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Looking for a job? Here's 10 tips to help

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Hi, I’m Luci, I am currently on my placement year from The University of Kent as a Resourcer for HR GO Recruitment. Over the past 5 months I have learnt many new skills and experienced lots of different opportunities which I wouldn’t have done at University. I would now like to share a few of the things I have picked up along the way… here are my ‘Top 10 tips to candidates'.

1 Make your CV stand out

As a resourcer, most of my day is spent sifting through copious amounts of applications and CVs for various roles. Obviously, the most important thing in the CV is content such as education and experience, however, when a CV looks different to the rest and catches your eye it can often make the hiring manager take a second look.

2 Read the job advert at least twice before applying

Sometimes it can just be second nature to read the title of the advert and think it's for you then click apply. However, my second tip to make sure you read what the job entails as well as the main responsibilities before you commit yourself to applying for it. In addition to this, ensure your CV is relevant to the role you are applying for, if necessary be sure to tweak the CV according to requirements specified on the advert.

3 Use appropriate language

Be sure to always use professional and appropriate language while you are in an interview and on your CV. Stay away from abbreviated words and under no circumstances use slang words! A CV is to showcase the best of your abilities and experiences, so by using slang words this will undermine your experiences and qualifications.

4 Always research the company before an interview

This is paramount for any candidate going to an interview, as the interviewer will want to see that you have the time to research the company and that you know the organisation which you are wishing to work for. This may also help you to understand the job role more if you put in context of the firm itself, this also gives you the opportunity to demonstrate your research skills to the employer.

Key topics for you to research include the company’s mission statement, values and culture, also any recent successes or awards they have won. If the company also has social media accounts then this would also be a good place to look for any recent news or to get to know the staff members.

5 Be sure to have questions to ask the interviewer after your interview

When your interview is over, you must ensure that you have some pre-prepared questions to ask the interviewer afterwards. This always shows keenness and the interviewer will see that you are interested in the job role and company, it mostly always gets you extra brownie points!

6 Arrive early to your interview (but not too early!)

Arriving late to an interview can be both embarrassing and rude, it also shows the interview that you are willing to try to arrive on time.  It can also put you at a disadvantage trying to recover whatever the reason was why you were late. If possible do a dummy run so you know the exact route you are going to take and can overcome any logistical issues.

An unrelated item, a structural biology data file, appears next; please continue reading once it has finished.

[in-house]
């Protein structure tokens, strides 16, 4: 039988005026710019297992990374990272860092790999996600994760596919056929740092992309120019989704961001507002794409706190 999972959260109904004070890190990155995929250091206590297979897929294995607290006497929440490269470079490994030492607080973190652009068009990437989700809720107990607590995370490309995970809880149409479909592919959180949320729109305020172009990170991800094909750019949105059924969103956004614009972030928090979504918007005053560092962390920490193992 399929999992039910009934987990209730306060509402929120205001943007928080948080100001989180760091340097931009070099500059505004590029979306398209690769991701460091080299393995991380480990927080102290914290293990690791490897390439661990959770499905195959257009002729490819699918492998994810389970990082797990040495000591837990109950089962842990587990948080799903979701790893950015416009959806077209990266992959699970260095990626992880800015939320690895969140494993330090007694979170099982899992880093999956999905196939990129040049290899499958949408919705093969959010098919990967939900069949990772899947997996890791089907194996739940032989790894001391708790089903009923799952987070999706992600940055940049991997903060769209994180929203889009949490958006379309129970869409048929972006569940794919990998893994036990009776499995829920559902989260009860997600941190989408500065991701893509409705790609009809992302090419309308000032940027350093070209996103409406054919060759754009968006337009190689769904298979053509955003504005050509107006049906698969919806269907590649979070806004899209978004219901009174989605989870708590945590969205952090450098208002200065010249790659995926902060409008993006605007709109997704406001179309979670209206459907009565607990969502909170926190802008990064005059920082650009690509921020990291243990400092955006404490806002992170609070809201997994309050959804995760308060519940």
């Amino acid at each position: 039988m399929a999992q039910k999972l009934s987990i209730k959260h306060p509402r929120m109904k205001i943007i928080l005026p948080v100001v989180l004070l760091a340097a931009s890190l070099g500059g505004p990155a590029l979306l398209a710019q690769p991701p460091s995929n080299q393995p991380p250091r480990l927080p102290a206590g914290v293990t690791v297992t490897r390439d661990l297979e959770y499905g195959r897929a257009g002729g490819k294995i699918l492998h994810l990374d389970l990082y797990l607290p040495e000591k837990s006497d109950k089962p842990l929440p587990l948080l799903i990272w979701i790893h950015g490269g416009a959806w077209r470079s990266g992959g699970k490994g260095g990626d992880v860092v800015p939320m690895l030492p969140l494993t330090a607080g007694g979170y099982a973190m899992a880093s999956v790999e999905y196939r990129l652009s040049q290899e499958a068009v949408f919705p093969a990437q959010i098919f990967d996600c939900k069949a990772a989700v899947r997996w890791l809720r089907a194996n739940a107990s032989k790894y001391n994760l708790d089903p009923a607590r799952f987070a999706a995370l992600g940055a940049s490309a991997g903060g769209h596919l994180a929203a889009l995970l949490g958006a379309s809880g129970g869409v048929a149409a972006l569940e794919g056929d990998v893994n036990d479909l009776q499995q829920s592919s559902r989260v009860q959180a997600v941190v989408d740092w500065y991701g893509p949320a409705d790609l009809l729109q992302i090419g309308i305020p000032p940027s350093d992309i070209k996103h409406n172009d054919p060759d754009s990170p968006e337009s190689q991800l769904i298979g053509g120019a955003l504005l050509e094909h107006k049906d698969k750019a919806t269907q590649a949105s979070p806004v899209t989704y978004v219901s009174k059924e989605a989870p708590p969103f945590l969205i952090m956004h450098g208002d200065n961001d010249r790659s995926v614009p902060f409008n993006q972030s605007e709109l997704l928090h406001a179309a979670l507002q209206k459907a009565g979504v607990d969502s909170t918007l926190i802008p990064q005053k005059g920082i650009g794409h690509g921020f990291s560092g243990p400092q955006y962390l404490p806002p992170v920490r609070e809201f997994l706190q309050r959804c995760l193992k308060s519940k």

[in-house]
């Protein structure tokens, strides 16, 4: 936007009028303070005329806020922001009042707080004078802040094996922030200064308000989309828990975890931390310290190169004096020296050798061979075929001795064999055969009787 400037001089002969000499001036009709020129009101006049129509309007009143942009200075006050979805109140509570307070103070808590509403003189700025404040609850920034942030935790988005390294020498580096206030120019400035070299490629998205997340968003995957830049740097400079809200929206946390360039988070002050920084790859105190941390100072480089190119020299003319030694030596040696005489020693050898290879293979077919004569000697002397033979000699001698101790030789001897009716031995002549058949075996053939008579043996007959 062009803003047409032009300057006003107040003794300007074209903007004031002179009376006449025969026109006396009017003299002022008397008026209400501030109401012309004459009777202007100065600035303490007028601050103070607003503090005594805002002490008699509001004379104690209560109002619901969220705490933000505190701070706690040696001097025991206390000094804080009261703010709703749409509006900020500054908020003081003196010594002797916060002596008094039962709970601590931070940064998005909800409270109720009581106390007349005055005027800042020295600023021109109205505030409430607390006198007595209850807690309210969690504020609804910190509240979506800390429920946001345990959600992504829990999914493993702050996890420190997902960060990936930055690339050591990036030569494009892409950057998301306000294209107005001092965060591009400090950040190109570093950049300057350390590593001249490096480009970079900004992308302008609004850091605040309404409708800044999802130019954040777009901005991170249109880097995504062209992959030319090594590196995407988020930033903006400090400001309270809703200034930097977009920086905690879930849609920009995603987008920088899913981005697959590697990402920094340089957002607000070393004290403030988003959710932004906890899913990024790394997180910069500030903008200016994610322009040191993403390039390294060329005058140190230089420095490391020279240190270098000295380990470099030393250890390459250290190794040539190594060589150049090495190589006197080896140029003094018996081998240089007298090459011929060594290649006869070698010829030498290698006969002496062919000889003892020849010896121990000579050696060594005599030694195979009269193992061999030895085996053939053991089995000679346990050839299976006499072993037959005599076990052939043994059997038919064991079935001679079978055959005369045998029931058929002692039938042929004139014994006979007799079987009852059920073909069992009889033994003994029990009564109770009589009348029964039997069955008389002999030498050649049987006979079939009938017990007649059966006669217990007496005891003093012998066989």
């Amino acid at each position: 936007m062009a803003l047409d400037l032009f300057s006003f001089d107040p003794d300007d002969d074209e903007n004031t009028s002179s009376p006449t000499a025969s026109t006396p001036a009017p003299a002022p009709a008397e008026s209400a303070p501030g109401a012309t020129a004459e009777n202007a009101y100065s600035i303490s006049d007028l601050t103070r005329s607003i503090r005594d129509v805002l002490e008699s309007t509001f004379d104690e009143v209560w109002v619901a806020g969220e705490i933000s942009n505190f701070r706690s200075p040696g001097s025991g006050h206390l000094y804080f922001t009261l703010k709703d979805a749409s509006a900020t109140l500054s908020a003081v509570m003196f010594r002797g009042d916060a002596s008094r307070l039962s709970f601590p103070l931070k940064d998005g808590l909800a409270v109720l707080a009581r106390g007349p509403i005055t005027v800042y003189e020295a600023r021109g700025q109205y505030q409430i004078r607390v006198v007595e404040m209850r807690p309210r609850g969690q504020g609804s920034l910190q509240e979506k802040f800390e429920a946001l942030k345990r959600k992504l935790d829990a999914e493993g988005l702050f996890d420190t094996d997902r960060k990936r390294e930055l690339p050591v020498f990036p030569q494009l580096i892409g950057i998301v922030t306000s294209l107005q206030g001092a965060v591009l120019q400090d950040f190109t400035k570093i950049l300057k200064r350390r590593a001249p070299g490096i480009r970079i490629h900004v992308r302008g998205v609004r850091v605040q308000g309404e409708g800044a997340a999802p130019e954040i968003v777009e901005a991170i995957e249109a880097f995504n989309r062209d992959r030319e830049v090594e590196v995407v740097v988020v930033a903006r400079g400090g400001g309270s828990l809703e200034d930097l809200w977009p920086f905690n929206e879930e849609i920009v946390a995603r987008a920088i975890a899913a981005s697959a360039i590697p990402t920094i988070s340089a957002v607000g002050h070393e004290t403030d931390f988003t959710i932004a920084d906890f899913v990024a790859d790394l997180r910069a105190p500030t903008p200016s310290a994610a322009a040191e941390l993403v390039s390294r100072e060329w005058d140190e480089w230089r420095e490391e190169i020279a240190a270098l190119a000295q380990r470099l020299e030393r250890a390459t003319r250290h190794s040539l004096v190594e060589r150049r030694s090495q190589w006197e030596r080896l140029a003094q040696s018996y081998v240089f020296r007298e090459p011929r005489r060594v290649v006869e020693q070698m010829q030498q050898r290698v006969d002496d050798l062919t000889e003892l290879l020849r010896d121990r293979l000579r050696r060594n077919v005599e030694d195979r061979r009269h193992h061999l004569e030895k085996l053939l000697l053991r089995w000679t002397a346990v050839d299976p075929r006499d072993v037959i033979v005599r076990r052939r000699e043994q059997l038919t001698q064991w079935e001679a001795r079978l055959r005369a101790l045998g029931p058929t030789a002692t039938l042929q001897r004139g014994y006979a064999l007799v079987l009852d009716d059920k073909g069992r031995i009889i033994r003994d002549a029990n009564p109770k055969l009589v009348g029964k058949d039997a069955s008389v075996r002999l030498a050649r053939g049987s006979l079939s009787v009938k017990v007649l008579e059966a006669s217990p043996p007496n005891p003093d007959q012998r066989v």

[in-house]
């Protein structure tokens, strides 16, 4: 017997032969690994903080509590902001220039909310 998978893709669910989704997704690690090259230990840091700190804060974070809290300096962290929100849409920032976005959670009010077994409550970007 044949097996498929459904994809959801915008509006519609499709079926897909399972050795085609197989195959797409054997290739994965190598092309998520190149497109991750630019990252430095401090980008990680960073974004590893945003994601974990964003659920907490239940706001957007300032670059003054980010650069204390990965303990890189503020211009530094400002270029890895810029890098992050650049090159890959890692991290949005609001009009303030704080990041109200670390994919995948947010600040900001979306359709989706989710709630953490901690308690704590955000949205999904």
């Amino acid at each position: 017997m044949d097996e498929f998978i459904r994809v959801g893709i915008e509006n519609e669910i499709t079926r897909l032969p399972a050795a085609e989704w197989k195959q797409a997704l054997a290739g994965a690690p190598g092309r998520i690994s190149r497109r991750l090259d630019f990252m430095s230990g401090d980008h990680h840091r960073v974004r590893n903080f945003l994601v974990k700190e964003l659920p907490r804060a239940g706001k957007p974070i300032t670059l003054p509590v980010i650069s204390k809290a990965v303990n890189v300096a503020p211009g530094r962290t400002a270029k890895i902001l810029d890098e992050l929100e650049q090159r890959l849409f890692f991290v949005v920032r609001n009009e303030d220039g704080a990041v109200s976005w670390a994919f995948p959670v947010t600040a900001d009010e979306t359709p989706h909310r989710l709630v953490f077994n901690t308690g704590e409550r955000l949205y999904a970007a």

However, arriving too early can also be an issue, as it may cause problems for the reception area or make the interview feel under pressure to finish their current interview early, this would not be a good start!

Answer the question you have been asked, do not go off on a tangent

Listening to the question you have been asked and answering this question can seem simple but under pressure it can be surprising how your answer can differ from the question you have been asked.  If you are unsure of the question or did not hear the question right first time, always ask if the interviewer can repeat the question, they would prefer to repeat the question than listen to the candidate answering a question they did not ask.

A tip for answering the question is to use the acronym STAR, this stands for Situation, Task, Action and Reason. It should help keep on the right lines when giving your answer, as well as this the employer will like to see that you are giving examples.

8 Be confident…but not too confident

Employers like to see people showing confidence in their interview, nerves can sometimes hold you back and stop you from saying the things you want to say in an interview. Ways to improve confidence in interviews can include making eye contact with the interviewer, smiling and trying to enjoy the interview and having a strong handshake. All of the above options are ways to calm your nerves and appear confident in an interview, even if you are not feeling confident try to hide your nerves as much as you can as they will show to the interviewer.

9 Build a rapport with the interviewer

Getting to know the interviewer and using their name in the interview will look good and show the interviewer you are taking an interest in them. Building a rapport with them can higher your chances of a job offer or a second interview, often candidates will get hired depending on if they are a good fit in the office and the company’s culture.

10 Thank them for their time

It is good practice to write a follow up note to interviewer thanking them for their time and also to register your interest in the position. Within this email you may also state things which you may have forgotten to say during your interview, you may also wish to ask when you will expect to hear back by. The sooner you send your email the better, as it demonstrates eagerness which interviewers are extremely fond of.

I hope these top 10 tips have not only helped you but have given you some inspiration for your interview. I wish you all the best in your job search!

Luci

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